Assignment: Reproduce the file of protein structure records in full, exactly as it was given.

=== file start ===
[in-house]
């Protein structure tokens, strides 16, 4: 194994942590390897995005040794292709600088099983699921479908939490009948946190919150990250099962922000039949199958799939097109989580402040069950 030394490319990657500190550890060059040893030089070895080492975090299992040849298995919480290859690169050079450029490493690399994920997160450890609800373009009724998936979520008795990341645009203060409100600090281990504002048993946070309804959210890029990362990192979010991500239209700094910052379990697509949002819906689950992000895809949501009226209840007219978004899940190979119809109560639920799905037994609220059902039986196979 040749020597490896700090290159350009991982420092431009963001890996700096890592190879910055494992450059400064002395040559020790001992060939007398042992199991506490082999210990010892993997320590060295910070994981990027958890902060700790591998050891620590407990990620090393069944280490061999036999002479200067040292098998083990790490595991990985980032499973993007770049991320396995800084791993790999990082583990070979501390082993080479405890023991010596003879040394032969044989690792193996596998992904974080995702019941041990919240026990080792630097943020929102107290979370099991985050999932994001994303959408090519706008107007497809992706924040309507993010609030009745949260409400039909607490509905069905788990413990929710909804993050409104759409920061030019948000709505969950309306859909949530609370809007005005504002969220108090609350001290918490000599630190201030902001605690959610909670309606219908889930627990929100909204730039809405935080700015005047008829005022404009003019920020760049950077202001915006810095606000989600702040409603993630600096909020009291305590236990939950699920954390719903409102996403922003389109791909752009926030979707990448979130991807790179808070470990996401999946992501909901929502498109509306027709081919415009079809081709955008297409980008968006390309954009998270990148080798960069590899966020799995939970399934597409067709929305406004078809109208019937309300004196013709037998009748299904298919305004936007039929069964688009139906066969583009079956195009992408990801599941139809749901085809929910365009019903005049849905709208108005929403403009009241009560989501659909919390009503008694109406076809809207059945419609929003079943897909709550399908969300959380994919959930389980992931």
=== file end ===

[in-house]
């Protein structure tokens, strides 16, 4: 194994942590390897995005040794292709600088099983699921479908939490009948946190919150990250099962922000039949199958799939097109989580402040069950 030394490319990657500190550890060059040893030089070895080492975090299992040849298995919480290859690169050079450029490493690399994920997160450890609800373009009724998936979520008795990341645009203060409100600090281990504002048993946070309804959210890029990362990192979010991500239209700094910052379990697509949002819906689950992000895809949501009226209840007219978004899940190979119809109560639920799905037994609220059902039986196979 040749020597490896700090290159350009991982420092431009963001890996700096890592190879910055494992450059400064002395040559020790001992060939007398042992199991506490082999210990010892993997320590060295910070994981990027958890902060700790591998050891620590407990990620090393069944280490061999036999002479200067040292098998083990790490595991990985980032499973993007770049991320396995800084791993790999990082583990070979501390082993080479405890023991010596003879040394032969044989690792193996596998992904974080995702019941041990919240026990080792630097943020929102107290979370099991985050999932994001994303959408090519706008107007497809992706924040309507993010609030009745949260409400039909607490509905069905788990413990929710909804993050409104759409920061030019948000709505969950309306859909949530609370809007005005504002969220108090609350001290918490000599630190201030902001605690959610909670309606219908889930627990929100909204730039809405935080700015005047008829005022404009003019920020760049950077202001915006810095606000989600702040409603993630600096909020009291305590236990939950699920954390719903409102996403922003389109791909752009926030979707990448979130991807790179808070470990996401999946992501909901929502498109509306027709081919415009079809081709955008297409980008968006390309954009998270990148080798960069590899966020799995939970399934597409067709929305406004078809109208019937309300004196013709037998009748299904298919305004936007039929069964688009139906066969583009079956195009992408990801599941139809749901085809929910365009019903005049849905709208108005929403403009009241009560989501659909919390009503008694109406076809809207059945419609929003079943897909709550399908969300959380994919959930389980992931």